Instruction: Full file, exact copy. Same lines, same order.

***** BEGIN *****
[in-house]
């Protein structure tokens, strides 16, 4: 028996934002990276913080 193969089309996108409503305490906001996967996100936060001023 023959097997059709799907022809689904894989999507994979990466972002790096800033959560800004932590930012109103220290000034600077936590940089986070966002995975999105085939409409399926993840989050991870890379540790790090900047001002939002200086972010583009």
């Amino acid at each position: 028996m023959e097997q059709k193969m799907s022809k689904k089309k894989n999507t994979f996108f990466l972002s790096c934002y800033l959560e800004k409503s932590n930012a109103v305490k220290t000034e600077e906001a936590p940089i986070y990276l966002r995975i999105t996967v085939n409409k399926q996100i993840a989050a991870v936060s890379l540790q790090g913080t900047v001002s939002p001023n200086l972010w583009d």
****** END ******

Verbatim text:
[in-house]
């Protein structure tokens, strides 16, 4: 028996934002990276913080 193969089309996108409503305490906001996967996100936060001023 023959097997059709799907022809689904894989999507994979990466972002790096800033959560800004932590930012109103220290000034600077936590940089986070966002995975999105085939409409399926993840989050991870890379540790790090900047001002939002200086972010583009």
């Amino acid at each position: 028996m023959e097997q059709k193969m799907s022809k689904k089309k894989n999507t994979f996108f990466l972002s790096c934002y800033l959560e800004k409503s932590n930012a109103v305490k220290t000034e600077e906001a936590p940089i986070y990276l966002r995975i999105t996967v085939n409409k399926q996100i993840a989050a991870v936060s890379l540790q790090g913080t900047v001002s939002p001023n200086l972010w583009d």